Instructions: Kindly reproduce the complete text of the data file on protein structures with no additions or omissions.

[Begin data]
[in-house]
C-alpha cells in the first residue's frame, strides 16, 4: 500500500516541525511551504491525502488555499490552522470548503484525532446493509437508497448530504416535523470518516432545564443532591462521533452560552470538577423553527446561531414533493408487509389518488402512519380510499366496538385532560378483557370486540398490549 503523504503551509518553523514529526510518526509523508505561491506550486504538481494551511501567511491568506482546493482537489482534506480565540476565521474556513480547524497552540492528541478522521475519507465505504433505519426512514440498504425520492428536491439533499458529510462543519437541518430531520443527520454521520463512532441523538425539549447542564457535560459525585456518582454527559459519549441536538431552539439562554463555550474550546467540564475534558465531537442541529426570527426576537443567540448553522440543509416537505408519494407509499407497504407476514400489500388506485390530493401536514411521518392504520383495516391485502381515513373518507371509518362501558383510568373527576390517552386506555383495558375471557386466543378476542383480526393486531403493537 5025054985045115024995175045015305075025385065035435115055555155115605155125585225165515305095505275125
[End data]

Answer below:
[in-house]
C-alpha cells in the first residue's frame, strides 16, 4: 500500500516541525511551504491525502488555499490552522470548503484525532446493509437508497448530504416535523470518516432545564443532591462521533452560552470538577423553527446561531414533493408487509389518488402512519380510499366496538385532560378483557370486540398490549 503523504503551509518553523514529526510518526509523508505561491506550486504538481494551511501567511491568506482546493482537489482534506480565540476565521474556513480547524497552540492528541478522521475519507465505504433505519426512514440498504425520492428536491439533499458529510462543519437541518430531520443527520454521520463512532441523538425539549447542564457535560459525585456518582454527559459519549441536538431552539439562554463555550474550546467540564475534558465531537442541529426570527426576537443567540448553522440543509416537505408519494407509499407497504407476514400489500388506485390530493401536514411521518392504520383495516391485502381515513373518507371509518362501558383510568373527576390517552386506555383495558375471557386466543378476542383480526393486531403493537 5025054985045115024995175045015305075025385065035435115055555155115605155125585225165515305095505275125